Apple might have to let iPhone users uninstall the Photos app because of EU rules

Peter, 02 April 2024

EU’s Digital Markets Act is proving to be a nightmare for Apple. You may have followed the back and forth on deciding just how third-party app stores will work, but there’s more to it than that. For example, Apple is supposed to show a browser choice screen, similar to what Microsoft had to do with Windows a decade ago. And that’s not the end of it either.

John Gruber of Daring Fireball noticed comments by Margrethe Vestager, who leads the EC’s “Europe Fit for the Digital Age” initiative. They suggest that Apple must provide not only a choice of which apps to install and use – but also which apps to uninstall.

Vestager highlighted the Photos app in particular, but there are several such apps that are currently deeply integrated into iOS. Too deeply, perhaps. Photos is the gallery app, sure, but it also works as the file picker when you try to share a photo or a video.

The Photos app The Photos app

As you may know, iOS lets you share either your whole gallery or just individual photos and videos with an app (this includes both files stored locally and ones uploaded to iCloud). Yanking that out of iOS and letting third-party apps replace the functionality might be quite a challenge.

On the other hand, the DMA demands that Apple give full access to iOS APIs and features – everything including mobile payments, installing apps and (apparently) everything that Photos has access to.

This is pretty much the exact same situation that Microsoft found itself in in the early 2000s. Internet Explorer was a core component of Windows, so users could not uninstall it. The Department of Justice took issue with that and filed a suit against the company. Microsoft settled and made Windows more open for third-party software. The browser choice screens came later (and were pushed by the EU).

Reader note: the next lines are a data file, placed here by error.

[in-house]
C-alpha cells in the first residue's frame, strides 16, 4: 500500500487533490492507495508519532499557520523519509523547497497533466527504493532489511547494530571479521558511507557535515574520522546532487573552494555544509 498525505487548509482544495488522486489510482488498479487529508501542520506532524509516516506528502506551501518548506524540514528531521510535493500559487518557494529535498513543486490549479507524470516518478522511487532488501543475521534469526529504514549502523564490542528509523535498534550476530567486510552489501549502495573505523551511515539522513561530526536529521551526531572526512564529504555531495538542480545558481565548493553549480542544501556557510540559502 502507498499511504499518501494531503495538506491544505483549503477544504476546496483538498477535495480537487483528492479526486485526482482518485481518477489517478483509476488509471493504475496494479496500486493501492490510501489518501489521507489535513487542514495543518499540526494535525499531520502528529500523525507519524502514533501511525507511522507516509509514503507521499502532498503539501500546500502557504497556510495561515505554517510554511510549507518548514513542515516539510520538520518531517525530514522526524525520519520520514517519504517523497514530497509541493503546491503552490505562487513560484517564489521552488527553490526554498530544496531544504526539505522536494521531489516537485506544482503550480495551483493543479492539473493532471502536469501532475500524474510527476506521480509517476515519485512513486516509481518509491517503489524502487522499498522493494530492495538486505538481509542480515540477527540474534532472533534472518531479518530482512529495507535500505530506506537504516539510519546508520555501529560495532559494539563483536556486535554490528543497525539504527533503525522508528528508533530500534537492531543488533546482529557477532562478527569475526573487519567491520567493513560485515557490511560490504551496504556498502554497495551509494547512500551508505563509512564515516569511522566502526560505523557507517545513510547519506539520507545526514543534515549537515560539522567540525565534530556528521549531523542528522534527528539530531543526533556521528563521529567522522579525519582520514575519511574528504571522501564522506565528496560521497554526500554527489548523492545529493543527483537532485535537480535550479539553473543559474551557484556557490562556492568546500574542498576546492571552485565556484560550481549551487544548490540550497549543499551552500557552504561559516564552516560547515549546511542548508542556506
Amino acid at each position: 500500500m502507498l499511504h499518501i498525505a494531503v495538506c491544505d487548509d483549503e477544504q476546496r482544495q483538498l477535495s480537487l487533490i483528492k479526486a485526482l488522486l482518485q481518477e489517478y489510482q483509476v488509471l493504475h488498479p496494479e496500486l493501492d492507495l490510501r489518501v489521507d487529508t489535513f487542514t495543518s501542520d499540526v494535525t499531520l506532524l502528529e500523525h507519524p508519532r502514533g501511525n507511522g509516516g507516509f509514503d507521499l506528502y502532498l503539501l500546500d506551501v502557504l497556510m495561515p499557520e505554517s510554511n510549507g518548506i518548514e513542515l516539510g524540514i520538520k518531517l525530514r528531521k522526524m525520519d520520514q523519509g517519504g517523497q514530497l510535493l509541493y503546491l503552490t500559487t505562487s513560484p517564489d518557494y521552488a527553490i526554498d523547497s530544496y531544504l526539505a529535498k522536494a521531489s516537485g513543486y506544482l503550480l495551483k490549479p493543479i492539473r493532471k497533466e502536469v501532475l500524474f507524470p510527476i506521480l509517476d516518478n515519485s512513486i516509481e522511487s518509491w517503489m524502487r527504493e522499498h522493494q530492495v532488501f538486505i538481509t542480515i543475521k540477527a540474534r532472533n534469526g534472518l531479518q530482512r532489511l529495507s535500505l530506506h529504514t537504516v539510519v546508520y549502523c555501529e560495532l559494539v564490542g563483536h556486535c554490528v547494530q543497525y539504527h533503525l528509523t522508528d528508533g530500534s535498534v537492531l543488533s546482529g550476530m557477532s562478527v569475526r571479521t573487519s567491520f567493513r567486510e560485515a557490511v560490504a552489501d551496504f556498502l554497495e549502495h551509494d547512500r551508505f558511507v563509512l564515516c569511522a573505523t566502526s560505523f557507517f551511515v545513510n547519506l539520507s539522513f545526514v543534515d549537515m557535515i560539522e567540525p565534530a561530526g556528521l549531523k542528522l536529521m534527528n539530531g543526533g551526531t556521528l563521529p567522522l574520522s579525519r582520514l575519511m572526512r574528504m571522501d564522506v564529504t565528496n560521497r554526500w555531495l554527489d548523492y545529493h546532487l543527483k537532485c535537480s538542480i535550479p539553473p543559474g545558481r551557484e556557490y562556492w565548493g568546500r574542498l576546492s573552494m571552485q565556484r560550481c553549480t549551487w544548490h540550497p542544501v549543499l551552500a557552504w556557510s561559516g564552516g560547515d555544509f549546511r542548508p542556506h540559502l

Here’s what Vestager said:

The third one relates to the objective of the DMA to open closed ecosystems to enable competition at all levels. Under Article 6(3) of the DMA, gatekeepers have an obligation to enable easy uninstallation of apps and easy change of default settings. They must also display a choice screen. Apple’s compliance model does not seem to meet the objectives of this obligation. In particular, we are concerned that the current design of the web browser choice screen deprives end-users of the ability to make a fully informed decision. Example: they do not enhance user engagement with all available options. Apple also failed to make several apps un-installable (one of them would be Photos) and prevents end-users from changing their default status (for example Cloud), as required by the DMA.

With the current version of iOS you can’t uninstall the following apps: App Store, Camera, Messages, Phone, Photos, Safari, Settings. Apple is already opening things up to third-party app stores and should adopt RCS later this year, plus it will allow third-party web browsers. Still, that doesn’t mean that these apps will be easy to completely decouple from iOS (for example, other browsers might need to take up WebView duties).

Source | Via


Reader comments

  • Anonymous
  • 23 May 2024
  • tT}

thats a way of saying "i am fine as long as apple has my all data but it shouldn't share" lolz. there is no privacy grow up

  • can you read
  • 16 Apr 2024
  • Iby

Nice job addressing any of his points, i am 10000% sure his comment was about user experience and not why google is not facing lawsuits versus apple

It has long be a generally held view within the photography library community that both Microsoft and Apple steal every photograph they can get using their operating systems to do so. Agencies are faced with having to use separate servers from those ...

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